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View Full Version : Knowing how to swim, and when not to



ViveBene
September 27th, 2009, 08:17 AM
Knowing how to swim could save your life, as could knowing when not to.

From:cool: the National Park Service's Morning Report:

On August 14th, off-duty surfguard Kelly Werner and off-duty visitor use assistant James Keena were involved in an after hours rescue of a family at Jacob Riis Park. Both off duty employees were fully dressed. Werner and another park visitor saved the lives of a mother and child while Keena assisted with the rescue. Werner returned to the surf after the second rescue to rescue the father. Keena then proceeded to give CPR to the victim until medical help arrived.

Riis Park, an ocean beach near Breezy Point, is in the Jamaica Bay Unit of Gateway National Recreation Area. It is estimated that 9 out of 10 visitors to the beaches in the New York area cannot swim."

Another recent NPS Morning Report noted that 3 swimmers were caught in a rip tide off Cape Hatteras, NC. Other swimmers managed to bring them to shore, but one died.

__steve__
September 27th, 2009, 08:29 AM
Yep, doesn't matter how well you swim, a current can easily overcome you and we can't live without air.

Being a good swimmer will increase your chance of survival once in a bad condition, but increases the chance your in the bad condition in the first place.

nyswimmer
September 27th, 2009, 01:38 PM
Yeah. It seems like we were hearing stories like this several times a week all summer in New York. The water's been especially rough this year and some people just don't listen to warnings to stay out, and even go into the ocean with no lifeguard on duty. It seems like in most of the incidents it's people who don't know how to swim who ignore the warnings. (I suppose swimmers understand the danger better.) Unfortunately, there have been a few fatalities.

Georgio
September 27th, 2009, 01:43 PM
And any rescue attempt puts you at great peril.....even when you are well trained.

flyincip
September 27th, 2009, 05:32 PM
It is a shame that more people do not know how to swim especially when they visit waterfronts of any kind. What makes it worse is that some people chose not to heed the warnings because it might affect their good time. There have been several times where kids have gotten in trouble and I have had to go and save them because their parents are not paying attention.

Allen Stark
September 27th, 2009, 05:58 PM
People are amazing in their lack of awareness.Every year in Oregon we have several river drownings of people who don't know how to swim and wade into the rivers on hot days.
By the way,if you can swim and hypothermia is not an issue,"undertow" is not a big issue as long as you know what to do and don't panic.Yes it will knock you off your feet and sweep you out faster than you can swim in,but they are not very wide so swim parallel to shore til it stops and then swim in.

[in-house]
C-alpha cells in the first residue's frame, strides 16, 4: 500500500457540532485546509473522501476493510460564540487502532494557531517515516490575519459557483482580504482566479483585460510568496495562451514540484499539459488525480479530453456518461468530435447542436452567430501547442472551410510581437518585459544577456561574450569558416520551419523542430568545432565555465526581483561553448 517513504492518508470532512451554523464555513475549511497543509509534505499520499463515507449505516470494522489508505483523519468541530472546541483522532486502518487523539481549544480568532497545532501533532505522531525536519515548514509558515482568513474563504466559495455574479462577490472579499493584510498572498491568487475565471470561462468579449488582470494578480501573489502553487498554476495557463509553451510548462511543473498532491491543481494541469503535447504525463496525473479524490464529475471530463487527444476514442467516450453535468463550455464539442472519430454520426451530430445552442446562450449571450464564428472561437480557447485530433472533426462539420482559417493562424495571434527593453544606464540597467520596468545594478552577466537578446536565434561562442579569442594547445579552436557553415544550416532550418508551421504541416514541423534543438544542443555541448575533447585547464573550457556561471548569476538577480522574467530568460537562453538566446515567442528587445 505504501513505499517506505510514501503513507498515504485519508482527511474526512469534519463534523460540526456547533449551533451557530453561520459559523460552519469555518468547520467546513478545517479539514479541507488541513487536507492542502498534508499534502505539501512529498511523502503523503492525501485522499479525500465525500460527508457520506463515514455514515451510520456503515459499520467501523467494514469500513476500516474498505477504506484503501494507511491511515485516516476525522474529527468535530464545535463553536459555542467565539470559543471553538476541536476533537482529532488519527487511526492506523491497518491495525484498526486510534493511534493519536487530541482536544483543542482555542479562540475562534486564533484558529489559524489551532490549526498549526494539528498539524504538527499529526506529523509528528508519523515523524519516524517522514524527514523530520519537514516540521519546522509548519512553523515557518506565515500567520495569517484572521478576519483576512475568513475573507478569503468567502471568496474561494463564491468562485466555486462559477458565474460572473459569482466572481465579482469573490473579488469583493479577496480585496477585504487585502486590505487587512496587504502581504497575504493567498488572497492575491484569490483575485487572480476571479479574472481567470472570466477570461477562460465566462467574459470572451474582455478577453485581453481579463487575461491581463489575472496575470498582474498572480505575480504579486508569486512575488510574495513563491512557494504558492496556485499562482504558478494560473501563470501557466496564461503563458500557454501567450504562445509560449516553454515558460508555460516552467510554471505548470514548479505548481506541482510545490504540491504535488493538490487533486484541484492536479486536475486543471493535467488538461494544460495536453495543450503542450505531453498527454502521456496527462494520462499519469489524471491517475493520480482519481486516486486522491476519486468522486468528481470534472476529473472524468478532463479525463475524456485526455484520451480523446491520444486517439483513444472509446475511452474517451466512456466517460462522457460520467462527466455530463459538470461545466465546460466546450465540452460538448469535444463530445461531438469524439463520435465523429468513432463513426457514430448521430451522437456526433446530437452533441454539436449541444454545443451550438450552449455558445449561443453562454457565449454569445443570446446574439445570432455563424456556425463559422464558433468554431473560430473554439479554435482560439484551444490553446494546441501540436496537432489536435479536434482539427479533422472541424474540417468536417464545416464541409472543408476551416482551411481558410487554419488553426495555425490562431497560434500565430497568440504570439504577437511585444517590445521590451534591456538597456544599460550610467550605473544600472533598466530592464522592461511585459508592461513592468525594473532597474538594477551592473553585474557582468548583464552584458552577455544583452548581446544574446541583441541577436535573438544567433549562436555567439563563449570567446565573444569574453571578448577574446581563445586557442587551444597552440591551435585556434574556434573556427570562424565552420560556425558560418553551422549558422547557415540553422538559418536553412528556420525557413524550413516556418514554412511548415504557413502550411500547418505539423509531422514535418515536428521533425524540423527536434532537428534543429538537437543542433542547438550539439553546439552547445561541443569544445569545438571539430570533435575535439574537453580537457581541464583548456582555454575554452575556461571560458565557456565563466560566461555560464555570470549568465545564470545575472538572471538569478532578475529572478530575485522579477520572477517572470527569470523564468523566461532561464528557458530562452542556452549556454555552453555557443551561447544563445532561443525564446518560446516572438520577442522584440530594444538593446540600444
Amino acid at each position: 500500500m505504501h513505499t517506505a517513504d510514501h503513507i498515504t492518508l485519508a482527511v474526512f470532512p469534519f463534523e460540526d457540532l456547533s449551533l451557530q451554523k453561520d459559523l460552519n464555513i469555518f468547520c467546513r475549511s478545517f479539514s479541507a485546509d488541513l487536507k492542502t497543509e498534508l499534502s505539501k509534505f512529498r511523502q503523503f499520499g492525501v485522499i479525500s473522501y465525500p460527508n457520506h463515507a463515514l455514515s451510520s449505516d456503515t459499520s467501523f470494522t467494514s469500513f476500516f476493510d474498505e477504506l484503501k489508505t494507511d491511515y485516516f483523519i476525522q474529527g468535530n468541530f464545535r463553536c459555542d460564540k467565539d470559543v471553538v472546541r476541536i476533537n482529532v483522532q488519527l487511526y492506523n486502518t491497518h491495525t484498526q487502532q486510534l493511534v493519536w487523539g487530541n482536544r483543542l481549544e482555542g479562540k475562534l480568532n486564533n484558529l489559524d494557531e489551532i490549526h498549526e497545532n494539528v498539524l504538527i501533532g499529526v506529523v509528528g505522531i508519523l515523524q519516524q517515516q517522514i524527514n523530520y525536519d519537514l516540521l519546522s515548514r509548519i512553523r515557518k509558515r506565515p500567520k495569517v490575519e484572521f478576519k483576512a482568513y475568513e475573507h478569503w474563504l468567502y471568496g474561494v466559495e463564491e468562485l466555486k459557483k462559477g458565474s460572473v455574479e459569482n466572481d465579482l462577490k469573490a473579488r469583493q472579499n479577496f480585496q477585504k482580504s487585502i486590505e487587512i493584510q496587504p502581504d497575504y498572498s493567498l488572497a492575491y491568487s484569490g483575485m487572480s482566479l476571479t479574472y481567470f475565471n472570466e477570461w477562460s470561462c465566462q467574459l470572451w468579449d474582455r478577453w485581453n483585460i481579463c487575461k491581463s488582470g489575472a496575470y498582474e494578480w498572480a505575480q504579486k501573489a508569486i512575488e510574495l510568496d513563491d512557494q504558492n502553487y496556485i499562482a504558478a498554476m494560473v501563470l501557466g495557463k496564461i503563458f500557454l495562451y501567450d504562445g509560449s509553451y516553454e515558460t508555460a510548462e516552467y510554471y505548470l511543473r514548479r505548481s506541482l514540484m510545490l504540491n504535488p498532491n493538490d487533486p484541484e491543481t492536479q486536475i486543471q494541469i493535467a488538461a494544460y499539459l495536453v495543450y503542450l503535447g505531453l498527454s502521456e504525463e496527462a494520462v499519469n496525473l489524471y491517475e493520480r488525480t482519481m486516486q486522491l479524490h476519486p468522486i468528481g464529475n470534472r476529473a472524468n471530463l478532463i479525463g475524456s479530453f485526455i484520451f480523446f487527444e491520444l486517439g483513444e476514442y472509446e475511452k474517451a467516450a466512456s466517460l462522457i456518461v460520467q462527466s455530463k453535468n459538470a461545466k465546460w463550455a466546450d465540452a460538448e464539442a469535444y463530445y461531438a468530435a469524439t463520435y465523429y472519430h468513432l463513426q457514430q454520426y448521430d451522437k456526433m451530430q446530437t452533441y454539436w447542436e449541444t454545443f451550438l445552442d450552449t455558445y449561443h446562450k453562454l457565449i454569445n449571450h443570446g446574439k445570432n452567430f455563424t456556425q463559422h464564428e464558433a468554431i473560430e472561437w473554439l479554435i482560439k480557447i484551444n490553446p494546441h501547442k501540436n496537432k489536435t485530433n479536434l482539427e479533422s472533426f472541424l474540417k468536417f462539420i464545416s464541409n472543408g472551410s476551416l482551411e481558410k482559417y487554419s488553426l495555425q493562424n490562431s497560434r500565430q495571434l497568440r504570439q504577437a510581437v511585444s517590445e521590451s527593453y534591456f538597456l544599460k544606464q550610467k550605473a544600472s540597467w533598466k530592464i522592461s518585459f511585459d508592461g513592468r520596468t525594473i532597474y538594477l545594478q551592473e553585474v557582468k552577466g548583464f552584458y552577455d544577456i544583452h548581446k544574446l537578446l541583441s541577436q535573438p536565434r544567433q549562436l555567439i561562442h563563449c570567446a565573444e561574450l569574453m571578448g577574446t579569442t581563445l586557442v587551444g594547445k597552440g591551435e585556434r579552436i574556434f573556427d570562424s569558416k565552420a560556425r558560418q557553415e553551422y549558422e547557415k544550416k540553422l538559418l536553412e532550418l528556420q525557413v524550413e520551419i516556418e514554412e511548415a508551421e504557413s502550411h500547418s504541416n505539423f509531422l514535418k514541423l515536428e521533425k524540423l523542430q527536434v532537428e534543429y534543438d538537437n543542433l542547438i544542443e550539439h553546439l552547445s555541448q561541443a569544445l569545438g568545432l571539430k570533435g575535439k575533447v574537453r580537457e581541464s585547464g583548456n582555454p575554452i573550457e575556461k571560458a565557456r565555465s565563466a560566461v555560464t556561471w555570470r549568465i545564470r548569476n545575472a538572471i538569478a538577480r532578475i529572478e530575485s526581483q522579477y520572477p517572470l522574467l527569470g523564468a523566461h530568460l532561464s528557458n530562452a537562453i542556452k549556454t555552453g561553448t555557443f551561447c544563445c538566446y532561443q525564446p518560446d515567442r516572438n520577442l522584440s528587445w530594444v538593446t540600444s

orca1946
September 28th, 2009, 11:51 AM
As a H S teacher, I am amazed at the kids that are allowed not to get their faces wet in swim class!! How do they let kids out of school without being able to save themselves??

knelson
September 29th, 2009, 01:03 PM
As a H S teacher, I am amazed at the kids that are allowed not to get their faces wet in swim class!! How do they let kids out of school without being able to save themselves??

This topic came up here before and I suggested that learning to swim should be a part of every school curriculum. Many people thought this was a waste of valuable educational time and/or impractical. I think swimming is a life skill and just as important as anything else taught in school.

joel schmaltz
September 29th, 2009, 01:50 PM
Living close to the water here in North Myrtle Beach it is very important to respect the water. I have two children that were put in swimmng lessons at a very young age for that very reason. As tourist season comes in, story after story of someones bad fortune playing in the water plaster our six o'clock news. I consider myself a good swimmer and am very comfortable in the water but I have had the current take me right down the beach and there was nothing I could do about it.

swimmj
September 29th, 2009, 02:17 PM
This topic came up here before and I suggested that learning to swim should be a part of every school curriculum. Many people thought this was a waste of valuable educational time and/or impractical. I think swimming is a life skill and just as important as anything else taught in school.

Our local school district has a min 2 week swimming class mandated for all 2nd grade students. Many schools choose to fund swimming lessons for other grades as well. We live in an area of rivers and lakes, so swimming is a basic survival skill. I'm really pleased with the schools. I also taught for the local parks and rec, before I started coaching on the team. Safety was a major focus as well as the basics of how to breath, and do the strokes.